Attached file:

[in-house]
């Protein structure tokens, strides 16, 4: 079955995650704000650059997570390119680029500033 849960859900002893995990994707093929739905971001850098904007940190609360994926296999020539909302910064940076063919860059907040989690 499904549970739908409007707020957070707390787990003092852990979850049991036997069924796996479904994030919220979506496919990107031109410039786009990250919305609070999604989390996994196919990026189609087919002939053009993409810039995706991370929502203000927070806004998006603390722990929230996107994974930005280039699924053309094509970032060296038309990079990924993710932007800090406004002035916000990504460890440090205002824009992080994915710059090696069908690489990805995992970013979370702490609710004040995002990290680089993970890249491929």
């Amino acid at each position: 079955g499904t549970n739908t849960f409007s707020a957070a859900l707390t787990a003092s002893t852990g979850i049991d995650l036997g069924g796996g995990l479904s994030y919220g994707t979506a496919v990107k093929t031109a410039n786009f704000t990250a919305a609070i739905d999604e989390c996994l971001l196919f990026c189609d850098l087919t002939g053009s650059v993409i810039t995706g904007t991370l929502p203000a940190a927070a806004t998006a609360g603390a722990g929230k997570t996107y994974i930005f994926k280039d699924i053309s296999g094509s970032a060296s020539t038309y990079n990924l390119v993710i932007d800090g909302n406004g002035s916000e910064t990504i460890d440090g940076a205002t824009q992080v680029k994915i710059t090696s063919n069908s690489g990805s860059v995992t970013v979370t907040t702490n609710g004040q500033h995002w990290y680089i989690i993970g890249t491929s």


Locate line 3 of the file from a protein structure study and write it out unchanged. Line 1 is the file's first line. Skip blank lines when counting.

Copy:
């Amino acid at each position: 079955g499904t549970n739908t849960f409007s707020a957070a859900l707390t787990a003092s002893t852990g979850i049991d995650l036997g069924g796996g995990l479904s994030y919220g994707t979506a496919v990107k093929t031109a410039n786009f704000t990250a919305a609070i739905d999604e989390c996994l971001l196919f990026c189609d850098l087919t002939g053009s650059v993409i810039t995706g904007t991370l929502p203000a940190a927070a806004t998006a609360g603390a722990g929230k997570t996107y994974i930005f994926k280039d699924i053309s296999g094509s970032a060296s020539t038309y990079n990924l390119v993710i932007d800090g909302n406004g002035s916000e910064t990504i460890d440090g940076a205002t824009q992080v680029k994915i710059t090696s063919n069908s690489g990805s860059v995992t970013v979370t907040t702490n609710g004040q500033h995002w990290y680089i989690i993970g890249t491929s």